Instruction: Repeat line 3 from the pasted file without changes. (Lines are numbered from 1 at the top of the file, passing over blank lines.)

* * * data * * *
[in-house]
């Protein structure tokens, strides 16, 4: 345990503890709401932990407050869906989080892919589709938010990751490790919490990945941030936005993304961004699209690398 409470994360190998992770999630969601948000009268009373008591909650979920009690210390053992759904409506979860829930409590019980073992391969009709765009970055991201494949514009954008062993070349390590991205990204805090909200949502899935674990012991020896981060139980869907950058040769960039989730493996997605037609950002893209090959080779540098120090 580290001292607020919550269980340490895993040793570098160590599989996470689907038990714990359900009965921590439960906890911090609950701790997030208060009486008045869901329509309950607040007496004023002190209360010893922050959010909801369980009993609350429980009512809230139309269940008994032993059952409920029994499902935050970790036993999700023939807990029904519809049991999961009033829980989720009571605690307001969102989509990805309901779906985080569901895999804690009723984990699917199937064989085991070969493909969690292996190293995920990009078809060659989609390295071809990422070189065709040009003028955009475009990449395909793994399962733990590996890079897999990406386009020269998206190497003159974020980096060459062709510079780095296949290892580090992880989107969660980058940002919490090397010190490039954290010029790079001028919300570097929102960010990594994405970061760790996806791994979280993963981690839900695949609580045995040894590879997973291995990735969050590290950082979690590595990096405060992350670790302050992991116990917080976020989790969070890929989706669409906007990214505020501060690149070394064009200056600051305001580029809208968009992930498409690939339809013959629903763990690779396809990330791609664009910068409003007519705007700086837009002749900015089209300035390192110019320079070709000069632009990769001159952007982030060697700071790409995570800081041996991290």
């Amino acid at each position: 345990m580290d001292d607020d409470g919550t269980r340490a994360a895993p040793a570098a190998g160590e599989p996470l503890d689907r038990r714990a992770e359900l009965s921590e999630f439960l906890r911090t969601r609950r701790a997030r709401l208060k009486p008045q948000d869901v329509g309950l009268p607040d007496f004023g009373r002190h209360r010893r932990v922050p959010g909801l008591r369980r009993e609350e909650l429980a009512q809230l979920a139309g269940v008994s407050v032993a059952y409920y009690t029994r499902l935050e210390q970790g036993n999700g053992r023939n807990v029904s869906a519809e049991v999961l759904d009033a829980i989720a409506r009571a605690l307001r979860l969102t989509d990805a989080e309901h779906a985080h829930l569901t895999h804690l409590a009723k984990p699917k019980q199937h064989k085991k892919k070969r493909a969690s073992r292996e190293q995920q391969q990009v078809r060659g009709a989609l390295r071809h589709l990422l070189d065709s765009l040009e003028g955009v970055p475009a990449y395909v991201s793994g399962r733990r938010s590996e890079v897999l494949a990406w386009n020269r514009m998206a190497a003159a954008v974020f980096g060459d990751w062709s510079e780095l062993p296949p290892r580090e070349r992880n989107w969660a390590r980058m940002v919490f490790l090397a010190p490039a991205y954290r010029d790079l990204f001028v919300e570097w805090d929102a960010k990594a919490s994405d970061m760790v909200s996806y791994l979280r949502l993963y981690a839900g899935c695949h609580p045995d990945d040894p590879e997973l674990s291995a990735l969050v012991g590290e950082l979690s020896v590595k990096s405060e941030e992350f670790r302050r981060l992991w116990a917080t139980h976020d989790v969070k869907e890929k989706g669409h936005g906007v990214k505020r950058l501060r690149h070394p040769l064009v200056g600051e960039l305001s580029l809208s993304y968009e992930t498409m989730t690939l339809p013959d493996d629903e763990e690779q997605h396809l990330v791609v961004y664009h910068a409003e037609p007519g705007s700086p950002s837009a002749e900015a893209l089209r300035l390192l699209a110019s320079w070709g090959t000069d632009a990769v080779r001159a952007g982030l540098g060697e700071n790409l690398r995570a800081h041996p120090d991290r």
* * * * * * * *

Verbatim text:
């Amino acid at each position: 345990m580290d001292d607020d409470g919550t269980r340490a994360a895993p040793a570098a190998g160590e599989p996470l503890d689907r038990r714990a992770e359900l009965s921590e999630f439960l906890r911090t969601r609950r701790a997030r709401l208060k009486p008045q948000d869901v329509g309950l009268p607040d007496f004023g009373r002190h209360r010893r932990v922050p959010g909801l008591r369980r009993e609350e909650l429980a009512q809230l979920a139309g269940v008994s407050v032993a059952y409920y009690t029994r499902l935050e210390q970790g036993n999700g053992r023939n807990v029904s869906a519809e049991v999961l759904d009033a829980i989720a409506r009571a605690l307001r979860l969102t989509d990805a989080e309901h779906a985080h829930l569901t895999h804690l409590a009723k984990p699917k019980q199937h064989k085991k892919k070969r493909a969690s073992r292996e190293q995920q391969q990009v078809r060659g009709a989609l390295r071809h589709l990422l070189d065709s765009l040009e003028g955009v970055p475009a990449y395909v991201s793994g399962r733990r938010s590996e890079v897999l494949a990406w386009n020269r514009m998206a190497a003159a954008v974020f980096g060459d990751w062709s510079e780095l062993p296949p290892r580090e070349r992880n989107w969660a390590r980058m940002v919490f490790l090397a010190p490039a991205y954290r010029d790079l990204f001028v919300e570097w805090d929102a960010k990594a919490s994405d970061m760790v909200s996806y791994l979280r949502l993963y981690a839900g899935c695949h609580p045995d990945d040894p590879e997973l674990s291995a990735l969050v012991g590290e950082l979690s020896v590595k990096s405060e941030e992350f670790r302050r981060l992991w116990a917080t139980h976020d989790v969070k869907e890929k989706g669409h936005g906007v990214k505020r950058l501060r690149h070394p040769l064009v200056g600051e960039l305001s580029l809208s993304y968009e992930t498409m989730t690939l339809p013959d493996d629903e763990e690779q997605h396809l990330v791609v961004y664009h910068a409003e037609p007519g705007s700086p950002s837009a002749e900015a893209l089209r300035l390192l699209a110019s320079w070709g090959t000069d632009a990769v080779r001159a952007g982030l540098g060697e700071n790409l690398r995570a800081h041996p120090d991290r």